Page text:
13 Really Useful Tips (including withdrawel symptoms)

This list has been updated to include a more comprehensive and useful description of withdrawel symptoms and cravings.

I found these helped me so far:

1. Always remember, you are NOT depriving yourself, you are setting yourself free

2. Remember, that if you encounter a stressful situation, smoking will NOT help you resolve it (cigarettes just trick you into thinking that). Don't forget that 'normal' people also encounter stressful situations everyday, and they don't rely on inhaling poisonous smoke to solve them.

3. If you can, go on holiday for your first week of quitting. I kid you not, this has been the single best thing for getting me through the really difficult first bit. There are 2 reasons why this is a great idea: (a.) you will be away from all your normal day-to-day triggers, and (b.) you can deal with your symptoms in the way you find easiest - sleep all day if that's what it takes!

4. Even though the nicotine disappears from your system after 48 hours, remember that the psychological addiction still has PHYSICAL symptoms for quite a long time (it can be weeks) afterwards, and this took me by surprise. Don't forget - Nicotine is as addictive as Heroin, so you are proving a million times over that you are a STRONG person when you quit.

5. The physical symptoms of withdrawel are wide-ranging and in my opinion grossly under-publicised (they are probably written by someone who has never smoked and is scared of putting people off giving-up). The TRUE list of symptoms includes: depression (can be severe, requiring medication), anxiety (can also be severe - scared of going out etc.), knot in your stomach, shakes, migraine, difficulty sleeping OR gross fatigue, pathological loss of concentration, tingling and jittery arms and legs, funny taste in your mouth, really sore throat, coughing up gunk for a prolonged period, hot and cold sweats, extreme irritability and/or anger, tense muscles, disrupted bowel movements, dizziness, significant increase in hunger levels, outbreaks of spots or acne, and that is before we even hit the cravings:

6. Cravings. You are trying to deal with the ongoing saga of withdrawel, and on top of that, you also have cravings to deal with. Cravings are different to withdrawel because they are short-lived but VERY intense periods of longing. This is how they work: a) you encounter a trigger situation e.g. a cup of coffee; b) your head starts SCREAMING for a poisonous puff; c) as if that wasn't enough, your muscles tense, your stomach churns and every nerve starts jangling. People say that a craving never lasts for more than 5 minutes but I think that this is fluff. A proper craving never lasts for more than ONE minute (see! good news). Now you understand the physical process, let's look at the rest:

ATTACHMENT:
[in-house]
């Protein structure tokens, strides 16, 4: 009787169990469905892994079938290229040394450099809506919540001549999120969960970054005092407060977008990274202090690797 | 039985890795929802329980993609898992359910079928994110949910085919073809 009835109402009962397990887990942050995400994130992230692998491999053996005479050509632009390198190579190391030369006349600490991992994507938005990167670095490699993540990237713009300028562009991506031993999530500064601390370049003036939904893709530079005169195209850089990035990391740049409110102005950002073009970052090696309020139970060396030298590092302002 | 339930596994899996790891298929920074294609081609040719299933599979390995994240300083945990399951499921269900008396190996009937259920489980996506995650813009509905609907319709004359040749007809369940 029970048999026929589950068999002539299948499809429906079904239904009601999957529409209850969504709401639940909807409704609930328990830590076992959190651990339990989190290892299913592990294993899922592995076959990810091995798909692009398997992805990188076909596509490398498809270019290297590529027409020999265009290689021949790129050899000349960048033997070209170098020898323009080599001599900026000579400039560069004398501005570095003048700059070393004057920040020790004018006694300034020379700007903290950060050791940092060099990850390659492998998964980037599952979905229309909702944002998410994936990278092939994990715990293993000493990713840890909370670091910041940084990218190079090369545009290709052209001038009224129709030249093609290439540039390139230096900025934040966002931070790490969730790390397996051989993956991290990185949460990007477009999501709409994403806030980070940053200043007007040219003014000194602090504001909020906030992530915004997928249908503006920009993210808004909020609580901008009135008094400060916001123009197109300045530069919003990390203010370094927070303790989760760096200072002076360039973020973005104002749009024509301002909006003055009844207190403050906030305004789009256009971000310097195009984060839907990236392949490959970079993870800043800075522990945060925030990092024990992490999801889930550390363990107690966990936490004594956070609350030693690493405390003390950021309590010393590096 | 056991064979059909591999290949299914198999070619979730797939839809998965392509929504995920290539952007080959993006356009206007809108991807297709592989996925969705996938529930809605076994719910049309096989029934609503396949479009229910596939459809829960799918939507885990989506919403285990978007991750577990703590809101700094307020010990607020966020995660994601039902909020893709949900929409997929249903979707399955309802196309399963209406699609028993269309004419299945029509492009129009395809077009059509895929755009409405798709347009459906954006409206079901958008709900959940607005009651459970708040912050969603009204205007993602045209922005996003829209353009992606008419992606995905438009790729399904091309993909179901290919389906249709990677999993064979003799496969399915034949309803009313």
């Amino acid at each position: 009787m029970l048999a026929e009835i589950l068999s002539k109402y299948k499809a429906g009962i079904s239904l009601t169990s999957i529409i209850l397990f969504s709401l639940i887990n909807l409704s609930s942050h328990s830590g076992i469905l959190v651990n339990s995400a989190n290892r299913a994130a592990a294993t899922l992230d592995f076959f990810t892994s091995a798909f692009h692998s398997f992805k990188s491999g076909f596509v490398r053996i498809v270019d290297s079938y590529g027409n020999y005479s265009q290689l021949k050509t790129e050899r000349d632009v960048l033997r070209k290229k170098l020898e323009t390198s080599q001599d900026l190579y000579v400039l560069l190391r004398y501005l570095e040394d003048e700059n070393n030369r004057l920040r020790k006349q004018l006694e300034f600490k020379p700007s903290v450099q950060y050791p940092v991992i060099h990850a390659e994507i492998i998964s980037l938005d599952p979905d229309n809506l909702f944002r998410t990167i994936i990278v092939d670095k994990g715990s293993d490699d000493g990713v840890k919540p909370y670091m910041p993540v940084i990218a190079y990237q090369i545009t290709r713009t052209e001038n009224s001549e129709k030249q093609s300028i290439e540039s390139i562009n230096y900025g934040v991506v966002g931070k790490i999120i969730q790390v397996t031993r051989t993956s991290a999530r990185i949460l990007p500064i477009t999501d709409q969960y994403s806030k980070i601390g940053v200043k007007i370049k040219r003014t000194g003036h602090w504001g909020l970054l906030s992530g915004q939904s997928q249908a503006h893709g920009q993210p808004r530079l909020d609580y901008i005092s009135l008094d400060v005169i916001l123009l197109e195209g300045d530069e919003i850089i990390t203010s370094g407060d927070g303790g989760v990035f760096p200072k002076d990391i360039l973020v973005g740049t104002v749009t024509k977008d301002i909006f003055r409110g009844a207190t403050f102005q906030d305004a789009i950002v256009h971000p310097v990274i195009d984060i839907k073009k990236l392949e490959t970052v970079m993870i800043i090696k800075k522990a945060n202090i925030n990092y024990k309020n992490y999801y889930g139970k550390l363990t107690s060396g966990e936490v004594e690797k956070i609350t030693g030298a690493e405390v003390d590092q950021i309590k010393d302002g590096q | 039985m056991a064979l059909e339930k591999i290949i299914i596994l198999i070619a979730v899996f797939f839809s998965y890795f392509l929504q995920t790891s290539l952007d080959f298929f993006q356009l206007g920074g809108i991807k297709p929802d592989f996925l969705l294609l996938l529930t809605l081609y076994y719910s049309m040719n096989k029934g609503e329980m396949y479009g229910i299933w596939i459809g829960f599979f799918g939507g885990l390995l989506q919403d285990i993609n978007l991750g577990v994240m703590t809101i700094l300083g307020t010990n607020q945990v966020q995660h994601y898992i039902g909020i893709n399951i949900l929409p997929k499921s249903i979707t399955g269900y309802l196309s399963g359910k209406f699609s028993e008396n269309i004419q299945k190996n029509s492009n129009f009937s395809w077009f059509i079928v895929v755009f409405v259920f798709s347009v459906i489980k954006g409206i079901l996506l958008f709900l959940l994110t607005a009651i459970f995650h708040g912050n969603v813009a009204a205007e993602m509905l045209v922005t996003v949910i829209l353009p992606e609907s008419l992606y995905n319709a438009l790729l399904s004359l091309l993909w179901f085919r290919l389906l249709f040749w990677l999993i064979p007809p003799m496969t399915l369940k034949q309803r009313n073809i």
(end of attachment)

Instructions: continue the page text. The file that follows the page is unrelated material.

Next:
7. Don't look for the Big Bang, i.e. everything will be ok after Day 5, because it doesn't work like that. Quitting is a gradual battle which is won in hundreds of small steps. And everyday, the battle gets easier and easier.

8. Do learn relaxation techniques. Despite being legal, cigarattes are nasty little bastards, and will mess with your head to try and get you to smoke again. This will lead to anxiety and even downright anger. So: Breathe in really deeply, hold you breath, and exhale slowly and calmly. Do it whenever the monsters are messing with you. Another top tip is walking - get your coat on and take yourself on a walk whenever you feel bad. This is a double whammy - a. you take your mind of cigarettes; and b. you give yourself an oxygen hit.

9. Do lots of research so you understand the quitting process. Quite often, you get to a point where you are thinking 'I am sure this is never goint to get any easier'. Go onto forums or quit sites and read what other people are going through. They are thinking the same thing - it's not just you feeling weak!

10. Keep a diary or write a blog. Make a note of everything related to your battle to quit smoking. It is amazing the difference between a week 1 diary compared to a week 2 diary etc. Whenever you feeling like you aren't getting anywhere, go and read your diary and wow yourself with how far you have come.

11. Wash everything. Clothes, cushions, sofa covers, curtains. Get rid of the horrible residue that cigarettes have left over everything. It is amazing how nice it is walking into the house when everything has been washed, and smells fresh and clean. Plus it gives you something to keep your hands busy!

12. Give yourself a makeover. You are now a new person - a non-smoker. Capitalise on your new glowing complexion, and have a new hairstyle, get a new outfit, book with the dentist to have your teeth whitened, maybe go and have a massage.

13. Replace cigarettes with chewing gum. Oh and chew vigorously (don't know what that works but it does). Always have a packet on you, and whenever you feel the urge, get out the gum.

13 Replies

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  • This is the one that should have been posted........ Doh.

  • Brilliant.....................THANK YOU :D

  • No probs.... but I have been having a computer nightmare !!

  • This list has been updated to include a more comprehensive and useful description of withdrawel symptoms and cravings.

    I found these helped me so far..............

    Fair dos DM, it looks like you've been to hell and back.

    I understand that there's nothing but good intentions in your post but frankly reading your text and phrasing clearly shows that you approached it with trepidation and found it to be a tough as you expected.

    I had a grumpy weekend (well that's what my wife says) and i honestly don't think i could describe a crave as they didn't really play much of a part in my quit.